The joint meeting of the EAU and the Confederación Americana de Urologia (CAU) held yesterday focused on varied topics ranging from new insights on upper tract tumour conservative management, comparison of radical prostatectomy (RP) and radiation therapy (RT), robotic surgery in cystectomy, to focal therapy, and many others.
This Urology Beyond Europe session kicked off with the presentation of Prof. Alberto Briganti (IT) on RP versus RT for high-risk localised prostate cancer (PCa). He said surgery is the treatment of choice for aggressive PCa because RP allows individualised treatment, multimodal approach, decrease the rates of over-treatment, and no secondary malignancies for younger and healthier patients.
“In the absence of well-done randomised controlled trials (RCTs), RP should not be compared to RT with hormonal therapy (HT). However, RT + HT does not represent the standard treatment for locally advanced prostate cancer. RP alone can be curative for locally advanced patients,” said Briganti.
According to Dr. Octavio Castillo (CL), robotic radical cystectomy (RRC) remains the “hardest urological operation [to perform] to date”. He said that RRC is technically feasible with acceptable short and immediate term oncological results. There is less blood loss and duration of hospital stay compared to open cystectomy. RRC is equal to open cystectomy in terms of extirpative, oncologic and reconstructive ways. Routine use of RRC although remains to be proven, intracorporeal urinary diversion will make the difference.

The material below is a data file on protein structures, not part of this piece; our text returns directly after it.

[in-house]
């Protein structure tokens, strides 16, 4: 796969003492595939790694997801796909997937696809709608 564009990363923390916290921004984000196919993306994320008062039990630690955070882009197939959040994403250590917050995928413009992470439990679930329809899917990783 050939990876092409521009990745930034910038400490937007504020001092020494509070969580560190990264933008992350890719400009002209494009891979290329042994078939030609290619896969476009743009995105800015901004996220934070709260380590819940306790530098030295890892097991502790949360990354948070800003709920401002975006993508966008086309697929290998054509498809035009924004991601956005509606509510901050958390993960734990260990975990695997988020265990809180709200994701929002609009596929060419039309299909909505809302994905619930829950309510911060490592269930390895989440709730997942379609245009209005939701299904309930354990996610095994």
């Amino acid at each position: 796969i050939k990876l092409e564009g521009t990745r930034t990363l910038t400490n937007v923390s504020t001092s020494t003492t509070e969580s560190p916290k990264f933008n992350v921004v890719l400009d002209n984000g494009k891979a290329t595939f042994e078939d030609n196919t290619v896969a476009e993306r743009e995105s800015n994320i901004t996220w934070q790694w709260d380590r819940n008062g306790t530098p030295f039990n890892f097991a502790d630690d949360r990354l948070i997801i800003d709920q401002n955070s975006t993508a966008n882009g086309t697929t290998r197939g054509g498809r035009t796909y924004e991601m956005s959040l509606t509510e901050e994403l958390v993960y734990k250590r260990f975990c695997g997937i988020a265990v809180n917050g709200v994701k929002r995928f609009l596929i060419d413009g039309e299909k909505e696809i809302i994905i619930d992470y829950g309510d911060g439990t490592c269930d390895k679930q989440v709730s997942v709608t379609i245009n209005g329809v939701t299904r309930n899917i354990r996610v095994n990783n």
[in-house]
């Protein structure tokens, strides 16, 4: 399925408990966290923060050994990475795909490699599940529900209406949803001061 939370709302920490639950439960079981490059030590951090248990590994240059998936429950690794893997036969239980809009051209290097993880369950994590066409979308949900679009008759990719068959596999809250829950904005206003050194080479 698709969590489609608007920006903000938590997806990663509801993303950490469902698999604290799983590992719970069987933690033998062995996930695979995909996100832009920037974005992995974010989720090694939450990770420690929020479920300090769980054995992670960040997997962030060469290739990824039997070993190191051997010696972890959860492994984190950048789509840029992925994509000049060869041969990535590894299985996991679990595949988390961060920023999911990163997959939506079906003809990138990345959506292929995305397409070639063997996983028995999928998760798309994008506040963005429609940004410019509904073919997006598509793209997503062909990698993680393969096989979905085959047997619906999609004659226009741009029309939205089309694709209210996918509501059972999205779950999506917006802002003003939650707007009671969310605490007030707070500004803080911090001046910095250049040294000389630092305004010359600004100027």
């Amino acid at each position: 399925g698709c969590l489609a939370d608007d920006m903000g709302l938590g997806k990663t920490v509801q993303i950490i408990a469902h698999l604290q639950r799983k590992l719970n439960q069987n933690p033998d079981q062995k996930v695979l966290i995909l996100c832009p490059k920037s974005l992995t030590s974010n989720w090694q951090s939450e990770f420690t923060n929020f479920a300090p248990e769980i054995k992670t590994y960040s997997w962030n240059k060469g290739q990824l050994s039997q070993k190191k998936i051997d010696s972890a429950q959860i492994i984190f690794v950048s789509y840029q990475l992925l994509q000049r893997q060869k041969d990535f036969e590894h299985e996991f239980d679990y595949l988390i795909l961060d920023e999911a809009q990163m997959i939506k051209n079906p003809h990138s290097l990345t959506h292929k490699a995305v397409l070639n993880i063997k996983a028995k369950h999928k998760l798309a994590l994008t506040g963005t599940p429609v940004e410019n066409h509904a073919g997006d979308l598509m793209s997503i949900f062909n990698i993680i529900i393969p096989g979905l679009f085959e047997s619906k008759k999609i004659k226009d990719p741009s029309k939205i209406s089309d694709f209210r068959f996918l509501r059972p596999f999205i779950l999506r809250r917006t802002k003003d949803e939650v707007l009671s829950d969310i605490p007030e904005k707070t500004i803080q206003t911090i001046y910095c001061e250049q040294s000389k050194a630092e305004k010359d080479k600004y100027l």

On his lecture on the conservative management of the upper tract tumour, Dr. Alberto Breda (ES) said that tumours less than 2cm in size can be treated with endoscopy. Digital RIRS (retrograde intrarenal surgery) should be performed to diagnose and treat these tumours, and to treat low-grade tumours with laser. He also mentioned confocal microscopy, a tool that can give intraoperative diagnosis of a cell instead of a tumour. Breda said, “This is an in-vivo procedure that, when this technology is applied to a tumour, you are able to see whether the cell has a lot of mitosis, an indication of a high-grade disease.”
Dr. Rafael Sanchez-Salas (FR) cited studies with outcomes that included Focal Therapy (FT) as a safe and effective treatment for low-risk PCa. Sanchez- Salas said improved imaging has drastically changed the PCa pathway in terms of diagnosis, treatment decision and planning, and outcomes control. Selection for MRI and biopsies depend on disease and patient factors.
“FT therapy trials for PCa are at the early stage of clinical development. More clinical evidence is needed to further enhance PCa treatments,” concluded Sanchez-Salas.